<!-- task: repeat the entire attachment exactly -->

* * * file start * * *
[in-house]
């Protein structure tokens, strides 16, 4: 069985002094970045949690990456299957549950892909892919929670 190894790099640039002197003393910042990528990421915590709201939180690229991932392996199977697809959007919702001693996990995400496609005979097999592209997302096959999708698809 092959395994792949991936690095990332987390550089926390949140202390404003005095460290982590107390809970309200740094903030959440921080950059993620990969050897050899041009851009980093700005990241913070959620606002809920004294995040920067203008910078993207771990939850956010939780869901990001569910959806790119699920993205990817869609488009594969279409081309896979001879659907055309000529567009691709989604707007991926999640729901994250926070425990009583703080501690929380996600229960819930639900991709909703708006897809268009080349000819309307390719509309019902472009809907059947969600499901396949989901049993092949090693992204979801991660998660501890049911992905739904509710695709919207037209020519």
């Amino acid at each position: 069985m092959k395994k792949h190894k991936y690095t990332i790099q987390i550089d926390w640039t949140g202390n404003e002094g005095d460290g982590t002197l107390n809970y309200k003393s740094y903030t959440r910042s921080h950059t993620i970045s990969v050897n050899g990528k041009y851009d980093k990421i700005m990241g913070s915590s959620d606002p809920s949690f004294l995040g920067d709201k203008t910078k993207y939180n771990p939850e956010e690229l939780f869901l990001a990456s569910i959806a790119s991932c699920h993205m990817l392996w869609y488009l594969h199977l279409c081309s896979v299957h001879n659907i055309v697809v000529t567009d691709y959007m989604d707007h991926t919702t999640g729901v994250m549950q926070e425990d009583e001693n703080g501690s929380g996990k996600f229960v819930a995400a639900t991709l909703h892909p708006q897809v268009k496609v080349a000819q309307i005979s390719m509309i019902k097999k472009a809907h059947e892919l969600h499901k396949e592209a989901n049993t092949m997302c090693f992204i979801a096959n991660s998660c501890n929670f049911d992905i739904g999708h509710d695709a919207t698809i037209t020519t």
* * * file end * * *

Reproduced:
[in-house]
């Protein structure tokens, strides 16, 4: 069985002094970045949690990456299957549950892909892919929670 190894790099640039002197003393910042990528990421915590709201939180690229991932392996199977697809959007919702001693996990995400496609005979097999592209997302096959999708698809 092959395994792949991936690095990332987390550089926390949140202390404003005095460290982590107390809970309200740094903030959440921080950059993620990969050897050899041009851009980093700005990241913070959620606002809920004294995040920067203008910078993207771990939850956010939780869901990001569910959806790119699920993205990817869609488009594969279409081309896979001879659907055309000529567009691709989604707007991926999640729901994250926070425990009583703080501690929380996600229960819930639900991709909703708006897809268009080349000819309307390719509309019902472009809907059947969600499901396949989901049993092949090693992204979801991660998660501890049911992905739904509710695709919207037209020519």
């Amino acid at each position: 069985m092959k395994k792949h190894k991936y690095t990332i790099q987390i550089d926390w640039t949140g202390n404003e002094g005095d460290g982590t002197l107390n809970y309200k003393s740094y903030t959440r910042s921080h950059t993620i970045s990969v050897n050899g990528k041009y851009d980093k990421i700005m990241g913070s915590s959620d606002p809920s949690f004294l995040g920067d709201k203008t910078k993207y939180n771990p939850e956010e690229l939780f869901l990001a990456s569910i959806a790119s991932c699920h993205m990817l392996w869609y488009l594969h199977l279409c081309s896979v299957h001879n659907i055309v697809v000529t567009d691709y959007m989604d707007h991926t919702t999640g729901v994250m549950q926070e425990d009583e001693n703080g501690s929380g996990k996600f229960v819930a995400a639900t991709l909703h892909p708006q897809v268009k496609v080349a000819q309307i005979s390719m509309i019902k097999k472009a809907h059947e892919l969600h499901k396949e592209a989901n049993t092949m997302c090693f992204i979801a096959n991660s998660c501890n929670f049911d992905i739904g999708h509710d695709a919207t698809i037209t020519t």